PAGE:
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GP Week : Issue 135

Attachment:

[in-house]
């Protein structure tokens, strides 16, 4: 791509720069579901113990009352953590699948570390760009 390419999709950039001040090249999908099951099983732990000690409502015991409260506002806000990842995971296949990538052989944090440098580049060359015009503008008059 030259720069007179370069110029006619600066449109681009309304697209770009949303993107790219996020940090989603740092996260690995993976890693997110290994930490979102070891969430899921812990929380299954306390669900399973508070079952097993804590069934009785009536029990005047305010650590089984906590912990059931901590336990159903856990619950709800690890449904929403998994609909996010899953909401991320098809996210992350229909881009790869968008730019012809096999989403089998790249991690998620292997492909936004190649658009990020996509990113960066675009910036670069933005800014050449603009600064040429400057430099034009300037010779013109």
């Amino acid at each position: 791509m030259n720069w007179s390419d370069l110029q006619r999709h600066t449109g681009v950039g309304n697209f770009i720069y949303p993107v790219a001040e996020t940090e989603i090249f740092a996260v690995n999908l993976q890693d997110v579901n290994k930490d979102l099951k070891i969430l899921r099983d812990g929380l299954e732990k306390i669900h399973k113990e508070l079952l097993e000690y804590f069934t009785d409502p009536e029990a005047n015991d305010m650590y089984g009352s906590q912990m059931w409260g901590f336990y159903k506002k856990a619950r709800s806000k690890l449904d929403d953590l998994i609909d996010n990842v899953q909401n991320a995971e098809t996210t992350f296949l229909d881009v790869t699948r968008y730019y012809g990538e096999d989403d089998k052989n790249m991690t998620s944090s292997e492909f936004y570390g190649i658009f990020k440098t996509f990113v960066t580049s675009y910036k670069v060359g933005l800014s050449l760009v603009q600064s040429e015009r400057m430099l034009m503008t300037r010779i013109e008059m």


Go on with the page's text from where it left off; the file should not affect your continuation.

Outright victory in the world championship on the first occasion a model has entered that level of competition is a most unusual occasion, given to few, and usually only to a model from the most experienced of rally marques. But it happened to the relatively inexperienced rally company, BMW, when it won the Tour de Corse in 1987. It had been some 14 years since BMW had won its only previous world There is a lot of available detailed forecast information, but at the end of the day it takes experience and an understanding of meteorology to take full advantage of this. It is quite a different work to that in For- mula 1, where accuracy of predictable pre- cipitation is essential. Decisions in rallying relate to what is going to happen far away. “In Formula 1 they can actually react a lot quicker. We have to focus on a four-hour window, the time between actual choosing and fitting of the tyres and the time those tyres will be used on a stage”. And for all the available technical feedback, it often comes down to human feet on the ground; experienced information personnel who know what’s happening at the place they are standing, and can sense the way the weather will change where they are.” And when the 2012 season starts off on the Rallye Monte-Carlo, the movement of the mercury in the thermometer can predict whether the drivers will find a wet surface or an icy one. Much of the preparation work of the team is unseen. In recent years, using available stage split time information has created an unseen art-form behind the scenes: “Major decisions, such as asking a driver to slow down in mid-stage for tactical reasons, are taken by M-Sport chief Malcolm Wilson personally, but only after we have had to collate all the scenarios”. Behind closed doors, far away from ear- shot of rival teams, Mike operates as part of the R&D operation at M-Sport: “ The way that cars are developed is an- other side of our work. Developing individ- ual design of cars these days is a long-term project, and we have to give a lot of thought assessing which way the sport is going to go, and having a car that can adjust.” These days cars have to be designed for a far longer lifespan than in earlier times, and the demands of the sport can change a lot in the meantime. Then it isn’t just the car itself – the whole way the team works needs planning. Team procedures and practices need evaluating. What sort of data needs to be collected by whom and how that is then used for the future? Deciding what particu- lar part of the test work must be carried out in advance of each forthcoming event, when it is permitted: “I work with Chris Gray, the Test and Development Engineer, to decide what conditions are likely to be the most criti- cal on a forthcoming rally, and concentrate on carrying out tests appropriate to these circumstances”. The work of mechanics and technicians on-event takes its own form. The people who have built the cars are usually the people who work on them during an event: “ With so many customer cars run by M- Sport, there is a chance for mechanics to be trained and given experience. This year the engine development side, under Nigel Arnfield, M-Sport’s Head of Engine Devel- opment work, has the new element of the direct injection research. A lot of liaison goes on with Ford America, learning from their work”. The benefit of direct injection or rally- ing management has not yet been fully explored, and always the changing world of rallying means future engineering demands imposed by regulation must be anticipated. Then comes optimising the work of the drivers themselves. How do you get the best of what they can give? “ There is a lot of available experience in matters like diet control, but part of my job is to make contact with the drivers at each service point and get an idea of how they are faring mentally, and analyse why some- thing has happened. "Drivers have their own ideas on personal pre-rally physical training, though we do propose things they might wish to do. As to getting drivers in the right frame of mind for a winning attitude, that is the job of Malcom Wilson and the Director of Engineer Chris- tian Loriaux!” There are still a lot of things which could be done: “ When you consider how Formula 1 driv- ers are trained ... they have a lot more real time in cars than their equivalent colleagues in rallying. They have had time in competi- tion cars right from the age of 10 or so, in karting. But perhaps the most important thing to realise is just how close the world rally championship competition is these days. The car regulations mean that rival types of cars are very close in performance to each other, which is why the smallest details in this business becomes so vital.” Mike and his colleagues have an unending and unenviable job: “ When things go right, nobody ever says anything. When it goes wrong, people never stop reminding you that you got things wrong!” The world championship these days is so highly competitive that even the slightest mis-judgement can make the difference be- tween winning and losing, and then when a mistake is made regarding the weather, that can easily make the difference between win- ning and losing a championship. Every little raindrop these days matters, and people like Mike Croft-White have got their eye on them all the time! Beguin’s Finest Hour ... 46